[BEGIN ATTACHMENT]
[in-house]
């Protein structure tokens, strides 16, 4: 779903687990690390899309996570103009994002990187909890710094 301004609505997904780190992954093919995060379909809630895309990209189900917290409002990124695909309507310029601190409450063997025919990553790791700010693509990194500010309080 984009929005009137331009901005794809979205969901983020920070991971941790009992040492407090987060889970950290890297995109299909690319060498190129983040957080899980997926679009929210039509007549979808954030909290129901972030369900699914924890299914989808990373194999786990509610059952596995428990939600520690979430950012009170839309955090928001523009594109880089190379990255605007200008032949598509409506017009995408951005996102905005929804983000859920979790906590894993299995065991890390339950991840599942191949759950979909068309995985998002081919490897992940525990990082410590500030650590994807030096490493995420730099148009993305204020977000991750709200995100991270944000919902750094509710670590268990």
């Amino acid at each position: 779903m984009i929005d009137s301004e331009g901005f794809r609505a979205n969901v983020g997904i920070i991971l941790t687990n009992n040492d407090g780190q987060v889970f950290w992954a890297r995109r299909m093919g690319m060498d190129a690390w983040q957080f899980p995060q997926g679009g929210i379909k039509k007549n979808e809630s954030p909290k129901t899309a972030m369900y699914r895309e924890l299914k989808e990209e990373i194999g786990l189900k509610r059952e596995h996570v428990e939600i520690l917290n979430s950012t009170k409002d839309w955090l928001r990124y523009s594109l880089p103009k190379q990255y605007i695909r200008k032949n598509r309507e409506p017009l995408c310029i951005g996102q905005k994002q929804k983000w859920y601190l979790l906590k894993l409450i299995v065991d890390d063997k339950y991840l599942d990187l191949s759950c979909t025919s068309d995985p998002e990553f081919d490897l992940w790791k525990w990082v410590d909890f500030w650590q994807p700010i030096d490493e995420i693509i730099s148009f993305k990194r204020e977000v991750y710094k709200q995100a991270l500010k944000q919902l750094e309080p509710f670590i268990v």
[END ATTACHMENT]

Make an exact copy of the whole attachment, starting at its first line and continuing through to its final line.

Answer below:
[in-house]
């Protein structure tokens, strides 16, 4: 779903687990690390899309996570103009994002990187909890710094 301004609505997904780190992954093919995060379909809630895309990209189900917290409002990124695909309507310029601190409450063997025919990553790791700010693509990194500010309080 984009929005009137331009901005794809979205969901983020920070991971941790009992040492407090987060889970950290890297995109299909690319060498190129983040957080899980997926679009929210039509007549979808954030909290129901972030369900699914924890299914989808990373194999786990509610059952596995428990939600520690979430950012009170839309955090928001523009594109880089190379990255605007200008032949598509409506017009995408951005996102905005929804983000859920979790906590894993299995065991890390339950991840599942191949759950979909068309995985998002081919490897992940525990990082410590500030650590994807030096490493995420730099148009993305204020977000991750709200995100991270944000919902750094509710670590268990």
């Amino acid at each position: 779903m984009i929005d009137s301004e331009g901005f794809r609505a979205n969901v983020g997904i920070i991971l941790t687990n009992n040492d407090g780190q987060v889970f950290w992954a890297r995109r299909m093919g690319m060498d190129a690390w983040q957080f899980p995060q997926g679009g929210i379909k039509k007549n979808e809630s954030p909290k129901t899309a972030m369900y699914r895309e924890l299914k989808e990209e990373i194999g786990l189900k509610r059952e596995h996570v428990e939600i520690l917290n979430s950012t009170k409002d839309w955090l928001r990124y523009s594109l880089p103009k190379q990255y605007i695909r200008k032949n598509r309507e409506p017009l995408c310029i951005g996102q905005k994002q929804k983000w859920y601190l979790l906590k894993l409450i299995v065991d890390d063997k339950y991840l599942d990187l191949s759950c979909t025919s068309d995985p998002e990553f081919d490897l992940w790791k525990w990082v410590d909890f500030w650590q994807p700010i030096d490493e995420i693509i730099s148009f993305k990194r204020e977000v991750y710094k709200q995100a991270l500010k944000q919902l750094e309080p509710f670590i268990v």